5. In a system for conducting a well log of earth formations traversed by a borehole during the course of drilling the well, said system including an electrode assembly mounted to apparatus in the drill string in the vicinity of the drill bit for providing electrical contact between the electrical logging instrumentation and adjacent earth formations during the drilling operation, the improve-- ment wherein the electrode assembly comprises an insulator including a thermostable bonding material incorporating silicon carbide and an electrode imbedded in said insulator.

6. In a system for conducting a well log of earth formations traversed by a borehole during the course of drilling the well, said system including an electrode assembly mounted to apparatus in the drill string in the vicinity of the drill bit for providing electrical contact between the electrical logging instrumentation and adjacent earth formations during the drilling operation, the improvement wherein the electrode assembly comprises an insulator including a thermostable bonding material incorporating powdered silicon carbide and an electrode imbedded therein, said electrode comprising a plurality of electrically connected layers of metal screen.

7. In a system for conducting a well log of earth formations traversed by a borehole during the course of drilling the well, said system including an electrode as sembly mounted to apparatus in the drill string in the vicinity of the drill bit for providing electrical contact between the electrical logging instrumentation and adjacent earth formations during the drilling operation, the improvement wherein the electrode assembly comprises an insulator including a thermostable bonding material and an electrode imbedded therein, said electrode comprising a plurality of electrically connected layers of metal screen.

8. Apparatus as defined in claim 4 wherein said electrode comprises a plurality of layers of said metal screen positioned in overlapping relationship, each successive inner layer of said screen being imbedded deeper in said bonding material than an adjacent layer, and the outermost layer of said screen having an outer portion thereof exposed to provide electrical contact with material adjacent the electrode assembly.

9. Apparatus as defined in claim 8 wherein said successive layers of metal screen comprise overlapping layers of said screen disposed in a spiral configuration so that successive portions thereof are imbedded progressively deeper in said bonding material as the spiral progresses inwardly from said exposed outer portion of said screen.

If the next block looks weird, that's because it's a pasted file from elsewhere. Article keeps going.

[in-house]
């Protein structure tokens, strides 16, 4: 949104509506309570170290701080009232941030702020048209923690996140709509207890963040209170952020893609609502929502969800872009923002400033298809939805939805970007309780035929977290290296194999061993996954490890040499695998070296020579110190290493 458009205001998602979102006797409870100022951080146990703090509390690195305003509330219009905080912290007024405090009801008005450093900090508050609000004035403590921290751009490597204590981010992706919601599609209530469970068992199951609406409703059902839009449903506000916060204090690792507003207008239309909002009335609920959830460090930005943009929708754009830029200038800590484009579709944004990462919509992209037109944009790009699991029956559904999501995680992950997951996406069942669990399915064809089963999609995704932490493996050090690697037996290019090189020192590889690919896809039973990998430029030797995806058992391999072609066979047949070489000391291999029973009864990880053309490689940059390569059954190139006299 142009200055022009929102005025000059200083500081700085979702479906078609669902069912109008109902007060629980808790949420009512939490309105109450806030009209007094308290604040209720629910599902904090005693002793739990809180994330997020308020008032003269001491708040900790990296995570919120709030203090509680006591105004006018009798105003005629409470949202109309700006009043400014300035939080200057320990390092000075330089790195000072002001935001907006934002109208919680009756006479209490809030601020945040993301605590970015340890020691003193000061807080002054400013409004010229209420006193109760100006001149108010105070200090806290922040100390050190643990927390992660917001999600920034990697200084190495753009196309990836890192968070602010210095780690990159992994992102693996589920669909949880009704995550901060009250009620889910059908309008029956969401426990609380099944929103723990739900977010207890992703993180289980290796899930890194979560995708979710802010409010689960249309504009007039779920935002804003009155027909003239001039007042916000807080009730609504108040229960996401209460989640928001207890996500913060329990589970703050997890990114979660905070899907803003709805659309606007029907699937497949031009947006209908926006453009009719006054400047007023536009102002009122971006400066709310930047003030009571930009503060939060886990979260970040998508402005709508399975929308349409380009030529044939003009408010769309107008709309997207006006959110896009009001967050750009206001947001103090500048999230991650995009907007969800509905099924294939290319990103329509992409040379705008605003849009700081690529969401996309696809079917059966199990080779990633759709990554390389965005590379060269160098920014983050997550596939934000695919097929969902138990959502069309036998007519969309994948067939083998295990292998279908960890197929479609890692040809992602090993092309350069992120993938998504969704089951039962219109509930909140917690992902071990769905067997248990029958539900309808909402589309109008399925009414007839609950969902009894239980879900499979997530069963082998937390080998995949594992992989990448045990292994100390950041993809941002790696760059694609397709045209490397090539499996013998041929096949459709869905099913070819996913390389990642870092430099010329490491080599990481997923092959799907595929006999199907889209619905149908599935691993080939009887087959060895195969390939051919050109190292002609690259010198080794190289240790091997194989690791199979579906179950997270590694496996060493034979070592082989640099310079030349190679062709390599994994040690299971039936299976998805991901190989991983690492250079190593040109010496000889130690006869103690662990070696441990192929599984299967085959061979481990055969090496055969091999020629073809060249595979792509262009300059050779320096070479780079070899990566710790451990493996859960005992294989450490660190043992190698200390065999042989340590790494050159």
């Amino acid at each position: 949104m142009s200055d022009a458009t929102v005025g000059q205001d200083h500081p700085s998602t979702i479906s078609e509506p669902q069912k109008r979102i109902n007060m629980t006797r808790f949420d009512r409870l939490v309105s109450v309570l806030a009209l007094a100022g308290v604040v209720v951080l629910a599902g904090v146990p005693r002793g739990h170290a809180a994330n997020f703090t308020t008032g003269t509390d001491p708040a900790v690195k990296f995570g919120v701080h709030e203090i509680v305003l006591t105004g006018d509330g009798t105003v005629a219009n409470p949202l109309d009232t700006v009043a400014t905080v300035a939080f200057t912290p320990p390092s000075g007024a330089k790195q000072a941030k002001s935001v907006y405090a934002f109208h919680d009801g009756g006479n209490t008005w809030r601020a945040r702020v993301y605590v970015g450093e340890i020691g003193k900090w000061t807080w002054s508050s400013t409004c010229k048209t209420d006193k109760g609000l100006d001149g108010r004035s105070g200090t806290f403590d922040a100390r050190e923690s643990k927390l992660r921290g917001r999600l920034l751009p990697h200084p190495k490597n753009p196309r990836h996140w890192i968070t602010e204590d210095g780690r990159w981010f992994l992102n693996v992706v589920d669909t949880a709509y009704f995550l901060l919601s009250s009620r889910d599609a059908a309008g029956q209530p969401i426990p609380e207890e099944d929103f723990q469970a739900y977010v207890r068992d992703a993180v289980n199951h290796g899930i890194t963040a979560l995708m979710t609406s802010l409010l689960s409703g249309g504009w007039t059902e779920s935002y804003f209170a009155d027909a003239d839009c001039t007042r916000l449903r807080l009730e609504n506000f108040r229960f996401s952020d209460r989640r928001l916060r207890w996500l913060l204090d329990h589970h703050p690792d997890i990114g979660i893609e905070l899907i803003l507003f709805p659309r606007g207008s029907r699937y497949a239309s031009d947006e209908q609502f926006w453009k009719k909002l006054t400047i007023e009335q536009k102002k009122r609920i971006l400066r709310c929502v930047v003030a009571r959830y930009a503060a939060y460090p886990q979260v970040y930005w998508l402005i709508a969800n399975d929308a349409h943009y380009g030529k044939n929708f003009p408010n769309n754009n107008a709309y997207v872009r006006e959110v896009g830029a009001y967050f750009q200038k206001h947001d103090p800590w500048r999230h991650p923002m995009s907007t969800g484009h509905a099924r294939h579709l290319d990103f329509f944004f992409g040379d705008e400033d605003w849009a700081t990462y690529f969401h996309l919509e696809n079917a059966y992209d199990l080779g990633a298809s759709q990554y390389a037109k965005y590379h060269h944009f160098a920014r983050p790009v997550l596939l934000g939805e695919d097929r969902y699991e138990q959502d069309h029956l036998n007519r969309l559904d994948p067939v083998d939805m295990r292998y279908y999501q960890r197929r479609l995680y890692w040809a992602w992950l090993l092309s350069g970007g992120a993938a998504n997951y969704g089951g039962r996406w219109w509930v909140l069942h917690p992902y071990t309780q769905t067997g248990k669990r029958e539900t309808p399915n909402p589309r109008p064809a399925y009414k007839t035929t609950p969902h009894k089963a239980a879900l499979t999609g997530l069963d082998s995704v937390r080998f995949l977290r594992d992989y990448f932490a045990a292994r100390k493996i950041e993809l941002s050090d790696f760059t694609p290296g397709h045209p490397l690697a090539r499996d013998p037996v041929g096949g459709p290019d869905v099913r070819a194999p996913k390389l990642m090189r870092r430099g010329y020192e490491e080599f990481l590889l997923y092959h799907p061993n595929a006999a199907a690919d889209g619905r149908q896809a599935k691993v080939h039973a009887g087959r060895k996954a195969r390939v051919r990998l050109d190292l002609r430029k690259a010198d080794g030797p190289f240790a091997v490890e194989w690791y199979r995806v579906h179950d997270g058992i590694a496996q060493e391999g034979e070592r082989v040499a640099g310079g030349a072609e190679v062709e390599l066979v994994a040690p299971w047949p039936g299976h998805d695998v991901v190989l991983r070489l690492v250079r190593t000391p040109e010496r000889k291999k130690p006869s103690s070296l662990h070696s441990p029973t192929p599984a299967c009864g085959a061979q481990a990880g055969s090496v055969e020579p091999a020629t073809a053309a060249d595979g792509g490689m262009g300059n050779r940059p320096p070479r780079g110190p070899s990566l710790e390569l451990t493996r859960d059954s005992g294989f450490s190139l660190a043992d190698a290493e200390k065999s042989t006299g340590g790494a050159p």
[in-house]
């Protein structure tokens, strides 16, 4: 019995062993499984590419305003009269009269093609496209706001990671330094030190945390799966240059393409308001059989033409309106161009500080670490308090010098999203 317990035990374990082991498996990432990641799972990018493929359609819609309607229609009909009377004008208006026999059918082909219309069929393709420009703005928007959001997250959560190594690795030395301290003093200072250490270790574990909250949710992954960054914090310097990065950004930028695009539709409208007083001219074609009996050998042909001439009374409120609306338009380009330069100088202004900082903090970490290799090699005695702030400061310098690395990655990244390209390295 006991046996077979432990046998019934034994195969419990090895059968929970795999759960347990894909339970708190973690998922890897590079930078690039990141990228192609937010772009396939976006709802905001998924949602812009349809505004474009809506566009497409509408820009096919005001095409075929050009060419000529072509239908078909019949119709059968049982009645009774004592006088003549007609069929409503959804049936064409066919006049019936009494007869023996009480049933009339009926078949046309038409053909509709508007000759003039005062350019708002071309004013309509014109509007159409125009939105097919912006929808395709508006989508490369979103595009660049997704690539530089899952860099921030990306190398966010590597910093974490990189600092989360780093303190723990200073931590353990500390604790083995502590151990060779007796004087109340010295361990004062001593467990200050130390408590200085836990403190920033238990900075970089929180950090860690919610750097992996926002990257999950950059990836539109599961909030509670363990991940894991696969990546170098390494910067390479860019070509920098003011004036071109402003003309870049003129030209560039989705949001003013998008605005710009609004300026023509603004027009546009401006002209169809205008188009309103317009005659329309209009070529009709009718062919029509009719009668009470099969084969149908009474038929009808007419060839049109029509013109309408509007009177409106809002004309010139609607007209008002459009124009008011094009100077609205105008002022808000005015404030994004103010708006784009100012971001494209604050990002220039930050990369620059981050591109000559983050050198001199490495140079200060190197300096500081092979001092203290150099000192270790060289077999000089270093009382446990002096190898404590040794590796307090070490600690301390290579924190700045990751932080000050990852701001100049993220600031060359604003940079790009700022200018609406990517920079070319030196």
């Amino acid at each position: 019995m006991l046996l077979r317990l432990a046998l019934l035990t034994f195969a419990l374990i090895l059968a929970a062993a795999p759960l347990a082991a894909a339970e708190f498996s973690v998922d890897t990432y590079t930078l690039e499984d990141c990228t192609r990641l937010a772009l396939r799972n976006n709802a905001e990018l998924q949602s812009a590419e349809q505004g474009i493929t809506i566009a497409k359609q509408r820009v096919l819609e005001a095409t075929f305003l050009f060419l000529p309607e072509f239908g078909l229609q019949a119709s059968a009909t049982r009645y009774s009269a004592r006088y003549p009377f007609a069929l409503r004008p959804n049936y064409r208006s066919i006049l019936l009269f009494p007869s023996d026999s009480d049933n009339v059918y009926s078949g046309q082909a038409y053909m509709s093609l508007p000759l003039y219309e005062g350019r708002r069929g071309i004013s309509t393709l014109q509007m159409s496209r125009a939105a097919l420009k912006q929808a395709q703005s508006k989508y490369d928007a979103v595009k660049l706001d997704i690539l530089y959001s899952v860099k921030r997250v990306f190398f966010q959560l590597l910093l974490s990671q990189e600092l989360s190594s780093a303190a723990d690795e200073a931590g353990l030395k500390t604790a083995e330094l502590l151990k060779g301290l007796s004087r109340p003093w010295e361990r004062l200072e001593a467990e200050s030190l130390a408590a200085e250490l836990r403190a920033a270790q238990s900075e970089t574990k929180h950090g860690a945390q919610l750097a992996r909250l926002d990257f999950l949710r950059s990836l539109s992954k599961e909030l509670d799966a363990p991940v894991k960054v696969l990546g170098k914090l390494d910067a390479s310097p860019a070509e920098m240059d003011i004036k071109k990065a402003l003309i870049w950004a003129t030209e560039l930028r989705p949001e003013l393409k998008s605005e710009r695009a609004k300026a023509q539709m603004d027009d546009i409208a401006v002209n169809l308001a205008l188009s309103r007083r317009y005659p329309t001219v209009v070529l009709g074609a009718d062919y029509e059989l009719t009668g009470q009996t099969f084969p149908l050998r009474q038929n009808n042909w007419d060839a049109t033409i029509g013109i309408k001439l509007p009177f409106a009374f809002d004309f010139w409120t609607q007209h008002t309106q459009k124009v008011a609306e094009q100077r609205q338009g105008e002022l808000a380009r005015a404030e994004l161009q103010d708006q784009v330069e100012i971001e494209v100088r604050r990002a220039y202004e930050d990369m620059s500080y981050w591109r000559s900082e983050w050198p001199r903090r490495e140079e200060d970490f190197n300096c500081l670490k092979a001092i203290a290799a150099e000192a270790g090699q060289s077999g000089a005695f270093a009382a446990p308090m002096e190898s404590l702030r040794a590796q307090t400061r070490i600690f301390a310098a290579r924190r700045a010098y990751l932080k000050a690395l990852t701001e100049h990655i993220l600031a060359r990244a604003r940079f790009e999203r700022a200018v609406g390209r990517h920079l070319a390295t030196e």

10. Apparatus as defined in claim 8 wherein said electrical logging instrument comprises a metallic support and wherein said insulator further includes multiple layers of glass cloth interposed between said metallic support and said layers of metal screen.

11. Apparatus as defined in claim 8 wherein said thermostable bonding material comprises essentially a polymerized epoxy resin matrix.

12. Apparatus as defined in claim 11 wherein said bonding material further includes an abrasive-resistant filler having a hardness of the order of that of silicon carbide.

13. In an electrical system comprising an electrode assembly for electrically contacting adjacent material, the improvement wherein said electrode assembly includes an insulating bonding material and an electrode comprising a plurality of electrically connected layers of metal screen imbedded in said bonding material, said layers of screen being positioned in overlapping relationship, each successive inner layer of said screen being imbedded deeper in said bonding material than an adjacent layer, the outermost layer of said screen having an outer portion thereof exposed to provide electrical contact with material adjacent the electrode assembly.

14. Apparatus as defined in claim 13 wherein said successive layers of metal screen comprise overlapping layers of said screen disposed in a spiral configuration so that successive portions thereof are imbedded progressively deeper in said bonding material as the spiral progresses inwardly from said exposed outer portion of said screen.